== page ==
Astronomers Hail Priceless Find Of Uncontaminated Meteorite That Landed On Balcony

Astronomers scouring the countryside in southern Italy after reports that an asteroid was big enough to hit the Earth were amazed when they got a call from two brothers after it landed on their balcony.

The meteorite was filmed by numerous people as it was seen burning through the sky at about 190 mph in the Puglia and Basilicata Regions.

Because it was spotted on 14th February, it is becoming known as “Valentine’s fireball”, and scientists hope to find the remains after working out that it was heavy enough to strike the Earth.

However, searches in the countryside were in vain, because it had actually hit the balcony of a house in Matera, a city in the region of Basilicata, in Southern Italy.

Also known as the stone city, because of the local cave dwellings carved into the stone, the property belongs to the parents of Gianfranco and Pino Lossignore, who had not realised what had happened because only their elderly mother was home at the time.

The unnamed woman reportedly admitted she heard a loud bang, but had not thought anything of it because of a storm going on outside at the time.

Gianfranco confirmed he had not been around at the time and that his mother was in the basement, where she heard a loud bang.

Picture shows the fragments of the meteorite that fell on the evening of Valentine’s Day in the northern area of Matera, Italy, undated. It fell onto a balcony. (PRISMA, INAF/Newsflash)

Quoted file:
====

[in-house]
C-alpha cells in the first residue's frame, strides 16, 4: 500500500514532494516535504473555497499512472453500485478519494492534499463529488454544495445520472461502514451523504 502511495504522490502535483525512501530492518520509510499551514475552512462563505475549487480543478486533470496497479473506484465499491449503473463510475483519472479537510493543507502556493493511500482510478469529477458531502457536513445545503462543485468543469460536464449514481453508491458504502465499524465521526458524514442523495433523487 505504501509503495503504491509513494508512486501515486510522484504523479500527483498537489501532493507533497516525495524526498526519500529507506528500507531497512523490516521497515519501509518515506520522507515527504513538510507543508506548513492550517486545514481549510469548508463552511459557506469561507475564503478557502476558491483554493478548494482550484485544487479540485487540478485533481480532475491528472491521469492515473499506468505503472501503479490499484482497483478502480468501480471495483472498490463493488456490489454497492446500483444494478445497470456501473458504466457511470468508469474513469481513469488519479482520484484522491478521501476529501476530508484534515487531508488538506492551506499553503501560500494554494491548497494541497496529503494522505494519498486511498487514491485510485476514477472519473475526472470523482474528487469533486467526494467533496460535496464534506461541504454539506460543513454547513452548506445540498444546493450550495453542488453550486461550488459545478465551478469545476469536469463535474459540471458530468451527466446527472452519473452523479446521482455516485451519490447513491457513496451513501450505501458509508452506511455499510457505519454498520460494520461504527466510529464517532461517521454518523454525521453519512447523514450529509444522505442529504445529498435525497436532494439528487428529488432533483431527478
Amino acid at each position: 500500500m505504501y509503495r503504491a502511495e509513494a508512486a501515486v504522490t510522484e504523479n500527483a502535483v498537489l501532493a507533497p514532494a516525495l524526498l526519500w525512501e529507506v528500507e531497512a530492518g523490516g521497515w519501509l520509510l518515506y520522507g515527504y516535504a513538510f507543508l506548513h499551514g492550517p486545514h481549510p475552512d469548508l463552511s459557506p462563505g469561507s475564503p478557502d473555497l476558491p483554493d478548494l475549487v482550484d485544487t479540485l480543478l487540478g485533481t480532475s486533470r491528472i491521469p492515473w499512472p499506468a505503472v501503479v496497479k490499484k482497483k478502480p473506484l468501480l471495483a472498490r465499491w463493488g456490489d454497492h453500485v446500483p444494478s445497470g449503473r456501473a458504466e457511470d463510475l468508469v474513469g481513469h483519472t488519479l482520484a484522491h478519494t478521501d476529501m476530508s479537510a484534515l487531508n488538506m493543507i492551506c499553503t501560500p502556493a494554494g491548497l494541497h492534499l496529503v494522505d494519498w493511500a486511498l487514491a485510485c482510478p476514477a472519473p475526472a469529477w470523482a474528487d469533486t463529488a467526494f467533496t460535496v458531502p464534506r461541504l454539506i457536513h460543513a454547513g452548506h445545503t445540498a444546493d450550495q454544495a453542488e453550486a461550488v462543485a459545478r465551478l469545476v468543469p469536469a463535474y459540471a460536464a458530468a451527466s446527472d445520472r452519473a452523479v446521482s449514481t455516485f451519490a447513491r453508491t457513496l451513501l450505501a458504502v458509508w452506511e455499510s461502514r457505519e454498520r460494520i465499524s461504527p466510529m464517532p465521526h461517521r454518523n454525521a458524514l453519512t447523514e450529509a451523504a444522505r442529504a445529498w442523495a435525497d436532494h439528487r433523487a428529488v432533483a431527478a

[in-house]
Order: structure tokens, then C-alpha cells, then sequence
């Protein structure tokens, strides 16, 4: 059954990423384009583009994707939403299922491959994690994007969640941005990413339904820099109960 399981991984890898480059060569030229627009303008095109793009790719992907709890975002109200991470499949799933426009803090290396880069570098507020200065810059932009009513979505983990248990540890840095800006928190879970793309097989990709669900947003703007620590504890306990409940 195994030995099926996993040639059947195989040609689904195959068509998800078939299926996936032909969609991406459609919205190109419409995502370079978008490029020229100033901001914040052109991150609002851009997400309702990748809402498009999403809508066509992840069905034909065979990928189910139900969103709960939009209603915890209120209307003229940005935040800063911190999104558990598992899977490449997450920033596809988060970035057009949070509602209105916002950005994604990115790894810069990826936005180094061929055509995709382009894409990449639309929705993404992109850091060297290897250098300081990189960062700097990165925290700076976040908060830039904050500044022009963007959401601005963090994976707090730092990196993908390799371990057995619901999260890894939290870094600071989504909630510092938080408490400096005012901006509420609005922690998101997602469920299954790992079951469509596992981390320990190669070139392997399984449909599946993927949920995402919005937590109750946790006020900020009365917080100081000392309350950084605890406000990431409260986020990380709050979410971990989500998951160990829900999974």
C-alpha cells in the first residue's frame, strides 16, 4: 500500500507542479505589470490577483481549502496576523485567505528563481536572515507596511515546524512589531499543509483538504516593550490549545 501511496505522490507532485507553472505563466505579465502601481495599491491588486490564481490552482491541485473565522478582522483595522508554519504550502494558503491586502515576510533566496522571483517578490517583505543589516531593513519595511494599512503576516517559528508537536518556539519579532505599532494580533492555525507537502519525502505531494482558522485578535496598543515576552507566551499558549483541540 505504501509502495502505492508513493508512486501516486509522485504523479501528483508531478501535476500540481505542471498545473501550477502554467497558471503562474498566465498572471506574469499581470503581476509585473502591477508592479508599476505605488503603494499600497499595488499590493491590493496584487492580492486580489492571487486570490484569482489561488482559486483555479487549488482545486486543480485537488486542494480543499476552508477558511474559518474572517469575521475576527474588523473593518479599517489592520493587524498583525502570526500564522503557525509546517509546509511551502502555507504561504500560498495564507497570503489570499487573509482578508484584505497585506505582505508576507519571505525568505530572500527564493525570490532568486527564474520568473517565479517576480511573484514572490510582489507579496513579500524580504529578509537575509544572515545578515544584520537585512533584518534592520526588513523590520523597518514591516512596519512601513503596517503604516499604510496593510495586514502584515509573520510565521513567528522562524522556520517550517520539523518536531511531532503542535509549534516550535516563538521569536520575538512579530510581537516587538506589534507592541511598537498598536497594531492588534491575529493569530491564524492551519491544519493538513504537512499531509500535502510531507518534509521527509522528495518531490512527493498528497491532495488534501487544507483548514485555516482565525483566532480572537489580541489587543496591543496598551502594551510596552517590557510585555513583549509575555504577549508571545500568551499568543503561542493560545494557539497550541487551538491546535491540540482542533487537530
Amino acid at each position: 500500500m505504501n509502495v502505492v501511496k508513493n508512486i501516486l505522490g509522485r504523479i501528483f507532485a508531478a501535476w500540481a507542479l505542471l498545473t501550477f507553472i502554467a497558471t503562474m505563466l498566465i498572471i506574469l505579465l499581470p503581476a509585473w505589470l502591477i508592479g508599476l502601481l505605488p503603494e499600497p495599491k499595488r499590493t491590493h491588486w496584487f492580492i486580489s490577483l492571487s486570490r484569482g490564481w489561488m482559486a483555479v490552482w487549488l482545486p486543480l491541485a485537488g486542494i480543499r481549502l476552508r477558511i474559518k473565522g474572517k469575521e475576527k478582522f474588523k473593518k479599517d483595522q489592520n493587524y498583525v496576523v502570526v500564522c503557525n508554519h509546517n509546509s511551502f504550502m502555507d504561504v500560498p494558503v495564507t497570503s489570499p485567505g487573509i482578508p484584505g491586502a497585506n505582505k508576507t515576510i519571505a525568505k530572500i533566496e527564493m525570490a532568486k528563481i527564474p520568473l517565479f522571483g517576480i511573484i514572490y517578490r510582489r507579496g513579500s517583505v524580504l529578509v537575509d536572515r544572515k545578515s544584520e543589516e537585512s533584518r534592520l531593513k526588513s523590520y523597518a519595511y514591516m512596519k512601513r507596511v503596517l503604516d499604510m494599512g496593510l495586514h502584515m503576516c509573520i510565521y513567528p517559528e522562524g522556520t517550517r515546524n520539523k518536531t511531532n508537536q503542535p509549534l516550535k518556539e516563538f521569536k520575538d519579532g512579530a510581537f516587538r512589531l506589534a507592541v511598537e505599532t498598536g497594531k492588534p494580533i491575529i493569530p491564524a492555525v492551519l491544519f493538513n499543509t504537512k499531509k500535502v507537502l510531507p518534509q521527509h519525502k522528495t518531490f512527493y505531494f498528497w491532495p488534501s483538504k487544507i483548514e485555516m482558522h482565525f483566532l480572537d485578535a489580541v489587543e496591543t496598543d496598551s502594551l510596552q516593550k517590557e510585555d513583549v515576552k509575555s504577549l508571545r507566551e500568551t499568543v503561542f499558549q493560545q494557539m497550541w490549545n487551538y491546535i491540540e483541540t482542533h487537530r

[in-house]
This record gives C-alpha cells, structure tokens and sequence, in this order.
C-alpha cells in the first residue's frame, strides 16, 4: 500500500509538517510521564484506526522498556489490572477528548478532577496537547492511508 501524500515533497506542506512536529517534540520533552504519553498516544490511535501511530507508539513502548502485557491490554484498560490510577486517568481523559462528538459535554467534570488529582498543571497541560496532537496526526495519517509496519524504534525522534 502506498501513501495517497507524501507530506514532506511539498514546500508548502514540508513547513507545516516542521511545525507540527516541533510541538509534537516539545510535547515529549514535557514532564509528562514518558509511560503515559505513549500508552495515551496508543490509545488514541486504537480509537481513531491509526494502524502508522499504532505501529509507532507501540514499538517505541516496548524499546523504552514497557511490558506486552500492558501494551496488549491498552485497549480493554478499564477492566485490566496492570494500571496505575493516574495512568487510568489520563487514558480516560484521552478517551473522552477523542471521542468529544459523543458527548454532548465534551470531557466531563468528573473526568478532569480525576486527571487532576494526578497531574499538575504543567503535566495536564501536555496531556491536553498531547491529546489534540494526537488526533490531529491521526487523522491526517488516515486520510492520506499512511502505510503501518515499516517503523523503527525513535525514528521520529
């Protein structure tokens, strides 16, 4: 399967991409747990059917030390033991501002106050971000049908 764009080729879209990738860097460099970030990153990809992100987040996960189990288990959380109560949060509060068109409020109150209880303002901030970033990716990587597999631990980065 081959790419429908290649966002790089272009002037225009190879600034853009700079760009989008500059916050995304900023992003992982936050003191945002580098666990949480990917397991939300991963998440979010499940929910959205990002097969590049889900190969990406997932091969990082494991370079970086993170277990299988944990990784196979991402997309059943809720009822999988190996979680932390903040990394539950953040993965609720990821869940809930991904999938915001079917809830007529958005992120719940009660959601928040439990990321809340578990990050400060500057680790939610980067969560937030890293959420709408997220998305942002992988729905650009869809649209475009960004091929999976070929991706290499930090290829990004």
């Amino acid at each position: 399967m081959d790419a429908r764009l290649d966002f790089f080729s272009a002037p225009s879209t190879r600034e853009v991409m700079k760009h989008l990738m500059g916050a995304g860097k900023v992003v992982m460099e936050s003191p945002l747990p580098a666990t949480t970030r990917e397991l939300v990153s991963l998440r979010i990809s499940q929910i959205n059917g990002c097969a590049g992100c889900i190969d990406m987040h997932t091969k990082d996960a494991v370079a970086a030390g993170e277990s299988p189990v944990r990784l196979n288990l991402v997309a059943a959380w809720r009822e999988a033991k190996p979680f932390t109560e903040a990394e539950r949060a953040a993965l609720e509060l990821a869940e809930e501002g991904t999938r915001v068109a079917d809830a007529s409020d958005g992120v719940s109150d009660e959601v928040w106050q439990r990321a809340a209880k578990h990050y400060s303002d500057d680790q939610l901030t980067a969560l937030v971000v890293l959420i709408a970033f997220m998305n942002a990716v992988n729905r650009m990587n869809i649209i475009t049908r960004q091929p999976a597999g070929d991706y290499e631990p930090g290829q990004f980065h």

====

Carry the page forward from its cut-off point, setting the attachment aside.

He said: “yes she was worried but because of the strong winds she just thought it was a tree branch. We would never have expected that it was a meteorite.”

However, when the brothers went to check the solar panels, which were not working properly, they discovered they had been damaged by the stones, and then when they heard about the alert, they called the astrologers.

Scientists from the Italian Organisation for the Study of Meteors and Atmosphere (PRSMA) and the National Institute of Astrophysics (INAF) who rushed to the scene confirmed that it had struck the house.

A statement obtained by Newsflash from Prisma added that they have so far recovered 12 larger fragments weighing around 70 grammes and several smaller fragments.

Daniele Gardiol, INAF astronomer of Turin and national coordinator of the Prisma network, said: “The discovery took place just three days after the fall. That means it is very fresh and uncontaminated material because it had not landed in water or soil.

“Meteorites have gone through the 4.5 billion years since the formation of our Solar System almost unchanged, and finding one that has just fallen like the one found in Matera helps scientists a lot to reconstruct the stages that led to the formation of planets, including the Earth.”

Picture shows ensemble of fragments found so far, undated. Prisma experts do not rule out that there may also be others in the area. (PRISMA, INAF/Newsflash)

He added that in this case it was almost as if it had fallen from space because it had landed on the balcony and remained pure.

He said that although meteorites were often being found since 1959 when more data had been recorded, there had only been around 40 finds worldwide where the discoveries were fresh and uncontaminated.

He added that in Italy, it was also only the second time, after an early discovery of the Cavezzo meteorite found near Modena in January 2020.

The fragments of now-found meteorite have been handed over to PRISMA, run by the Italian institute of astrophysics.

The level mayor Domenico Bernardi said there was a lot of excitement about the discovery.

He said: “The meteorites will be named after the two brothers. Matera is one of the oldest cities in the world and has often been the site of exciting discoveries.”